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Hurricane power outages: Why is the grid so vulnerable?

Scott Tong Oct 7, 2016
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Lights were out today on Highway A1A in Cocoa Beach, Florida, from Hurricane Matthew's winds.  Mark Wilson/Getty Images

Hurricane power outages: Why is the grid so vulnerable?

Scott Tong Oct 7, 2016
Lights were out today on Highway A1A in Cocoa Beach, Florida, from Hurricane Matthew's winds.  Mark Wilson/Getty Images
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Hurricane Matthew has brought high winds and flooding to Florida, two big menaces to the power grid.

More than a million Floridians were in the dark today, according to the state public service commission, with more than a million state residents still in the storm’s path.

It’s not that Florida and its utility companies haven’t prepared. They invested $2 billion the last decade to toughen the grid with things like concrete power poles to replace wood poles. But no system is completely stormproof.

One issue: The grid in Florida and nationwide has so many poles and wires to start out with. It’s a long-distance system that evolved over time. A century ago, power systems were built locally.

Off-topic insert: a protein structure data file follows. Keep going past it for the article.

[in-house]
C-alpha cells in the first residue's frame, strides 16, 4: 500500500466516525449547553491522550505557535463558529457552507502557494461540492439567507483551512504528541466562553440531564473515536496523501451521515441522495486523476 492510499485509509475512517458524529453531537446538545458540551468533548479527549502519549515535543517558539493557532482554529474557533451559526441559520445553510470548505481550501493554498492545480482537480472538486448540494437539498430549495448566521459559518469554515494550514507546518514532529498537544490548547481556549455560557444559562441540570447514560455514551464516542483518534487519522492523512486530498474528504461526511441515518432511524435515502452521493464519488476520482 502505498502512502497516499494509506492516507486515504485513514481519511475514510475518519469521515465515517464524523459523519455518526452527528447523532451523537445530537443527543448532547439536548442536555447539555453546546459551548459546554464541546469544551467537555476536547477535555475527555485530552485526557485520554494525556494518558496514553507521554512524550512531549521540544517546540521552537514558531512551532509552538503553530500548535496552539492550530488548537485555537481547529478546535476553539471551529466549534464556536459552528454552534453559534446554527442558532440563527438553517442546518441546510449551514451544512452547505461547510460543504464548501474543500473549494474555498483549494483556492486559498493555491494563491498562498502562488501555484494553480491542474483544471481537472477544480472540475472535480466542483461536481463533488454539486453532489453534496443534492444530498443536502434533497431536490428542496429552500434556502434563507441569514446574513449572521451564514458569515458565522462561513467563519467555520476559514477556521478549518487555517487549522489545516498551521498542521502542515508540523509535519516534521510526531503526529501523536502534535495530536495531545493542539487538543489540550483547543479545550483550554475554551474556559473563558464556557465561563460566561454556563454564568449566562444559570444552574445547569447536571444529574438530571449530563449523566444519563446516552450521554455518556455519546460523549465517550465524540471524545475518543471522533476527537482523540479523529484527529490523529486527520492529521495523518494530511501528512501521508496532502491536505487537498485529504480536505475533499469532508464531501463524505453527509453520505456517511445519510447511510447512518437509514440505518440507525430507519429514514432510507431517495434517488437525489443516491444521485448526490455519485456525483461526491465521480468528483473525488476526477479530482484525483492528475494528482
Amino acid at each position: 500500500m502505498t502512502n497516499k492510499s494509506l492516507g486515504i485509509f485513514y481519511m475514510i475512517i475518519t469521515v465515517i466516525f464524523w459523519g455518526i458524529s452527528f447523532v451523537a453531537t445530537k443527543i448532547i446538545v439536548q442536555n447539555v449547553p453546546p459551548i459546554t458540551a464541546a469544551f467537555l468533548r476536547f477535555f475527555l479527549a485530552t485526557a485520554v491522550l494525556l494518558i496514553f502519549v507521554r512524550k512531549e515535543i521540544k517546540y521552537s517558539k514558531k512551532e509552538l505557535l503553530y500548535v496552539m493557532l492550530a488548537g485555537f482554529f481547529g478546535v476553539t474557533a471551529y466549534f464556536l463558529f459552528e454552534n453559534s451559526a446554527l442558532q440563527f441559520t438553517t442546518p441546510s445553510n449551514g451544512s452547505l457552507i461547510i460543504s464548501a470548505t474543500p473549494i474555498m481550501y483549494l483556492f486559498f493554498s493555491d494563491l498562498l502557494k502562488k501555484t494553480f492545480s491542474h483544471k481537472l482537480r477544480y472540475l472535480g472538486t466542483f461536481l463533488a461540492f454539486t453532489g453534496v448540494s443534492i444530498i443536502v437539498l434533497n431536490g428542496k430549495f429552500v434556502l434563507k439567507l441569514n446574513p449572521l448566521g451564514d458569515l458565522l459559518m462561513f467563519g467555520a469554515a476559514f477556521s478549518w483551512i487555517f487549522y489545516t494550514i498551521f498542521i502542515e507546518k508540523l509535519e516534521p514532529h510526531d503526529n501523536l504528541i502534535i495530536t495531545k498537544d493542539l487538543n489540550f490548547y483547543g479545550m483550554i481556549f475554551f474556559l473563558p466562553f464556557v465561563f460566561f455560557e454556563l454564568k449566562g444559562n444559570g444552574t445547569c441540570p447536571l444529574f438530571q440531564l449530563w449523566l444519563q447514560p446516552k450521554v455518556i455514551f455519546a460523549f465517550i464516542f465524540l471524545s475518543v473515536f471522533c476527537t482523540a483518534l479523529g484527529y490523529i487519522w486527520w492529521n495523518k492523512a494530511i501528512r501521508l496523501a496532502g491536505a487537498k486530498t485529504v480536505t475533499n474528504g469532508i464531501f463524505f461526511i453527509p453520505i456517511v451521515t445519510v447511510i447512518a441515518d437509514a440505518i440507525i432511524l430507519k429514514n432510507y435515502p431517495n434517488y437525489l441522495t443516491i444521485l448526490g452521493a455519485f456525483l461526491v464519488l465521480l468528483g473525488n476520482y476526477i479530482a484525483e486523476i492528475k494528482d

“The generators were very close to the customers,” Larry Reilly said, a former utility CEO now with Rosewood Energy Consulting. “But over time, with advances in transmission technology and economies of scale, the grid tended to centralize and generators tended to be moved away from the population centers.”

In a hurricane, long-distance transmission wires are vulnerable to falling trees and flying debris.

“If a transmission line is taken out of service, it can take out tens of thousands of customers at the same time,” Reilly said.

Another issue is ground-level electric substations that in Florida are very close to sea level. Some flood regularly during major storms, but that’s how the system was built.

“You put the equipment where people have decided to live,” said Mike Jacobs, senior energy analyst at the Union of Concerned Scientists, which estimates the number of flood-endangered substations in Southeastern Florida will triple to 119 by 2070. “The settlements came before the electricity. And coastal areas certainly in Florida don’t have a lot of high ground to choose from.”

The grid problem is getting worse. In the last three decades, major outages in America have multiplied twentyfold, according to engineering professor Massoud Amin at the University of Minnesota.  

“There are two factors,” Amin said. “Unprecedented weather hitting them. And secondly, it’s aging infrastructure, because the average age in the overall system is somewhere between 40 to 60 years old.”

An analyst once told me that today’s grid is like inheriting your great-grandfather’s car. So a disaster like Hurricane Matthew could be an opportunity to grid reformers like Amin — not just to rebuild, but to build back better and more resilient.

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